2. Get ready to be broke.

Okay, that’s probably an overstatement, but take it as a friendly precaution.

If you’re thinking of changing careers, you’ll need to plan ahead and make arrangements about how you’re going to make the transition work, without starving yourself or your family in the process. Changing careers is not as easy or romantic as they make it look in the movies or the ads. You’ll need to be realistic about finances. See, changing careers does cost money, and there will probably be a time when you’ll just be spending and not earning, especially if (like me) you have to pursue further/other education first before you can transition to the career you want.

As you can probably imagine by now, the process will not be easy. But if you really want it, you’ll find a way.

“We always have choices. If you are not doing something, it’s because you are putting your energy elsewhere. The question is not: ‘Why is this impossible?’
The question is: ‘What am I unwilling to do?’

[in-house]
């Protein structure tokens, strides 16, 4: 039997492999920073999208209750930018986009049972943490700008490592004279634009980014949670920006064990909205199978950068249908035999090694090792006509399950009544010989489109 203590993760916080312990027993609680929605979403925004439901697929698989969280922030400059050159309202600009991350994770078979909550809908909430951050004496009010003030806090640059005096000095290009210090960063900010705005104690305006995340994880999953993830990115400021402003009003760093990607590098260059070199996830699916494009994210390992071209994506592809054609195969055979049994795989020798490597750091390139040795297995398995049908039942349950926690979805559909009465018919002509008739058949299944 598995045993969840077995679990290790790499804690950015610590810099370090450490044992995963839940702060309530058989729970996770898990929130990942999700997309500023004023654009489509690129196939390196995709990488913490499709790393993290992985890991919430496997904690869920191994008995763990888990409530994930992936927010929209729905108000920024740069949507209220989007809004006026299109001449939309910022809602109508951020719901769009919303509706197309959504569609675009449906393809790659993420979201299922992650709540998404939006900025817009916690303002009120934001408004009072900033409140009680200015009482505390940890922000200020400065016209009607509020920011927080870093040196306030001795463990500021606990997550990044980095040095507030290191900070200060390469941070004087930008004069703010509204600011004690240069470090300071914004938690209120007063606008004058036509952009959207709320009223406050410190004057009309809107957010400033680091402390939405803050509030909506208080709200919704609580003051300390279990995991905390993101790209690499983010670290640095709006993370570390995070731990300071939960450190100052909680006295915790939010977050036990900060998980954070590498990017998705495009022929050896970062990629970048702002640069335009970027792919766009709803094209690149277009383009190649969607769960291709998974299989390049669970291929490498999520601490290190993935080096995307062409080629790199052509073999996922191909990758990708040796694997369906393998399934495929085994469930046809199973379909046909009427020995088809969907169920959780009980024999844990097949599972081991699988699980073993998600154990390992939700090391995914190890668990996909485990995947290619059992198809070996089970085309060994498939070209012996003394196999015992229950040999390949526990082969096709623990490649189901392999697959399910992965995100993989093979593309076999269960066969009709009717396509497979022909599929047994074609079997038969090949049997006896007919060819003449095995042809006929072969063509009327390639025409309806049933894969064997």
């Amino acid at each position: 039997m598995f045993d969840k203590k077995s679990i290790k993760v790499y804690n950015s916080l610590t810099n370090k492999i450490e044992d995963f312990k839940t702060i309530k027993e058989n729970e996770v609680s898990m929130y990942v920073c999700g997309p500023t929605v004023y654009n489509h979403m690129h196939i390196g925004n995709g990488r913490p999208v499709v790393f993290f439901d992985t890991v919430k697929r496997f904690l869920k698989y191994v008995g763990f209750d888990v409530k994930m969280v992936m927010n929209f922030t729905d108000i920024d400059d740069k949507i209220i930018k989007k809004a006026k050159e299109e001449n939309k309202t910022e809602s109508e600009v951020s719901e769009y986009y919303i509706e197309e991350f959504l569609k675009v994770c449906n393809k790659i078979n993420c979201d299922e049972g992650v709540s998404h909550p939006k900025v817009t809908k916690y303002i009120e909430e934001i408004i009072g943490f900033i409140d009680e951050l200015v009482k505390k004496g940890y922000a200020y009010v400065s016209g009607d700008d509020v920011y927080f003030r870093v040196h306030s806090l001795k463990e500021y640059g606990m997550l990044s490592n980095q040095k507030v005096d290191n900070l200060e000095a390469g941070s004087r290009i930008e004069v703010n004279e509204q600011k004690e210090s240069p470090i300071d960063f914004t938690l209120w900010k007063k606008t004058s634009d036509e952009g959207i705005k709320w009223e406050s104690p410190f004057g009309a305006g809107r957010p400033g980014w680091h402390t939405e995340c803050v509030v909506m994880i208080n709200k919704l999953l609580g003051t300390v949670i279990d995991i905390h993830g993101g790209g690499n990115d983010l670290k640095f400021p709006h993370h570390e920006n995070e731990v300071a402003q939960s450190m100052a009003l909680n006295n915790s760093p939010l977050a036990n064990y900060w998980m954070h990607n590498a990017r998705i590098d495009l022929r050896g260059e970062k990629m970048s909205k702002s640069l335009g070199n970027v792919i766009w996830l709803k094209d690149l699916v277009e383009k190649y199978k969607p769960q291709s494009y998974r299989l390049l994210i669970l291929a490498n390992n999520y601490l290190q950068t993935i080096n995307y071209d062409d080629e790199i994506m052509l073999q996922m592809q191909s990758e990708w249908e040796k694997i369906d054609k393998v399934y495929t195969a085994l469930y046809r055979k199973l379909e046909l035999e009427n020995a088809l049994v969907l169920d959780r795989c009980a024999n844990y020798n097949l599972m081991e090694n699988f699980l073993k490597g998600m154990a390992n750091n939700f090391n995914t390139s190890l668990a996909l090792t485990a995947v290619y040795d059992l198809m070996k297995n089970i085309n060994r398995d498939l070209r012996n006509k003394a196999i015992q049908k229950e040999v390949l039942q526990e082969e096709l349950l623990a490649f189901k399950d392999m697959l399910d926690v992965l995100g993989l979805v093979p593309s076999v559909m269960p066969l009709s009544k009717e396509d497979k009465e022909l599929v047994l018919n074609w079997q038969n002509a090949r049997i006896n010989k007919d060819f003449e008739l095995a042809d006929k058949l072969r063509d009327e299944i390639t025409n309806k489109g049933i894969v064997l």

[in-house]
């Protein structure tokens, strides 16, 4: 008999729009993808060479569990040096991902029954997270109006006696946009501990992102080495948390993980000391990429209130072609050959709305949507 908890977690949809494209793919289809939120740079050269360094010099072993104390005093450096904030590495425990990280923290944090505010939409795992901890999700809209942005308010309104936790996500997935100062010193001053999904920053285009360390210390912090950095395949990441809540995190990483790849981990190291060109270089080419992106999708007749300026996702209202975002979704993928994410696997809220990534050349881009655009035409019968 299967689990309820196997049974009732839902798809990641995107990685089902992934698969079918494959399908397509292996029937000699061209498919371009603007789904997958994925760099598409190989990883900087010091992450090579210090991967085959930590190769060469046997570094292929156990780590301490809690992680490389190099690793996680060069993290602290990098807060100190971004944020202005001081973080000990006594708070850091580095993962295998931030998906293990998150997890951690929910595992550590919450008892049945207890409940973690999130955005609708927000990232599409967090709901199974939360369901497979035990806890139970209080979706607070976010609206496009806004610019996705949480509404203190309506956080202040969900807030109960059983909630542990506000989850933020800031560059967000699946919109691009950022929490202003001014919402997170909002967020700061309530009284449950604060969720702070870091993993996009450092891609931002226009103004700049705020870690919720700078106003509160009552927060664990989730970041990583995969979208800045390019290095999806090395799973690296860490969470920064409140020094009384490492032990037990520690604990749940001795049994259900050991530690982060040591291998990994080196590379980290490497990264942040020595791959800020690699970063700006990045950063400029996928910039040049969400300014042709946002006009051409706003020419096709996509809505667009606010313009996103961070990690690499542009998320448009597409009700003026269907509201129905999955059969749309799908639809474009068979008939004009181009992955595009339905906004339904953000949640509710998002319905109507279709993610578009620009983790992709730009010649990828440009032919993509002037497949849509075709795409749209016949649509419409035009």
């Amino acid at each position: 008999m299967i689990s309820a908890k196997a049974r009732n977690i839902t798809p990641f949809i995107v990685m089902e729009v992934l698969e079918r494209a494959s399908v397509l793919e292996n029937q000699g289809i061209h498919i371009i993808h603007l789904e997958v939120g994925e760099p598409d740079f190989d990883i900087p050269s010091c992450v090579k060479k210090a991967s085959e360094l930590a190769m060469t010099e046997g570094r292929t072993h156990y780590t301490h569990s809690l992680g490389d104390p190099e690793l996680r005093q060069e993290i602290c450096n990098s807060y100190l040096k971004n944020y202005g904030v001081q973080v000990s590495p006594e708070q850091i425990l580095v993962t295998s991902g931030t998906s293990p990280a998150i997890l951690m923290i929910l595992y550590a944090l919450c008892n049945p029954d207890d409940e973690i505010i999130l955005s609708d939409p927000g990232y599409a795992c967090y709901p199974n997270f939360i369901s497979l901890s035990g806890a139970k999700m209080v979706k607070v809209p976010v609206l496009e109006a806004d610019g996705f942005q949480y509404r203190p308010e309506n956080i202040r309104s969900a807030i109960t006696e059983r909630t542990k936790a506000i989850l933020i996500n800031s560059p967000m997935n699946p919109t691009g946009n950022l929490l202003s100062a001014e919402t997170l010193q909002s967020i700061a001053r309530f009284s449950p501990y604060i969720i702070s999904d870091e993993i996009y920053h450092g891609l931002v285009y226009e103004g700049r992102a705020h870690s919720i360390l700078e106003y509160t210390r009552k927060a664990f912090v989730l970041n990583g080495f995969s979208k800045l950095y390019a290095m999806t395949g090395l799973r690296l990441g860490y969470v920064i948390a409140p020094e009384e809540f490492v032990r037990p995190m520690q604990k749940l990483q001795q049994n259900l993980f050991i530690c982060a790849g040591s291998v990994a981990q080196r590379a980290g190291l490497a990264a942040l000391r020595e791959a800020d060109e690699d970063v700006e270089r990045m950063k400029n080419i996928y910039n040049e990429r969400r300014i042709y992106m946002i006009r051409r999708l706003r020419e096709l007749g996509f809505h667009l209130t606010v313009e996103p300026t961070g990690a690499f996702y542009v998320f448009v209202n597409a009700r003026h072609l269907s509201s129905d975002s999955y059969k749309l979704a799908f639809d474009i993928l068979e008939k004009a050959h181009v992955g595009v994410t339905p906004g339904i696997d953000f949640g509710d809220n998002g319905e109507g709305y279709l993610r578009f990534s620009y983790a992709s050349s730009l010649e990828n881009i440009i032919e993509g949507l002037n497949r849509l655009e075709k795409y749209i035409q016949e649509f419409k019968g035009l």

When you say: ‘I’ll do this thing. I don’t care how hard it is’, life then starts to support you.”
~ Andrew Matthews, Follow Your Heart

You have to be willing to tighten your belt a bit as you go through the transition. Sacrifice is the key word here. Changing careers calls for one major effort of delaying gratification—suffer now, but later take the gains of a life doing what you love while also earning what you need.

“Money is like gasoline during a road trip. You don’t want to run out of gas on your trip, but you’re not doing a tour of gas stations.” ~ Tim O’Reilly

3. You’re going to need to have it in you to START.

“Friend, there will probably never be a right time. Conditions will always be difficult. Obstacles will always be in your way, which you must overcome. It will always be a challenge, if you decide to launch out into the deep and mysterious destiny to which you feel called, by the dreams of your soul.” ~ Richard Nelson Bolles, The 1993 What Color Is Your Parachute?

All this talk about having a career that allows you to do what you love and live your purpose is inspiring and dreamy, but actually starting is a bitch. It’s easier said than done. Sometimes it takes a major, life-altering event before a person is jarred into deciding he doesn’t want to continue living like a zombie anymore, and wants to find something meaningful to do. Other times, all it takes is getting sick and tired of the daily run-of-the-mill, and wishing for a fire within to be reignited.

However it happens, the felt need to change careers would be useless if it’s not translated into action. You will need to start. As early as now, you have to realize what this really means. START.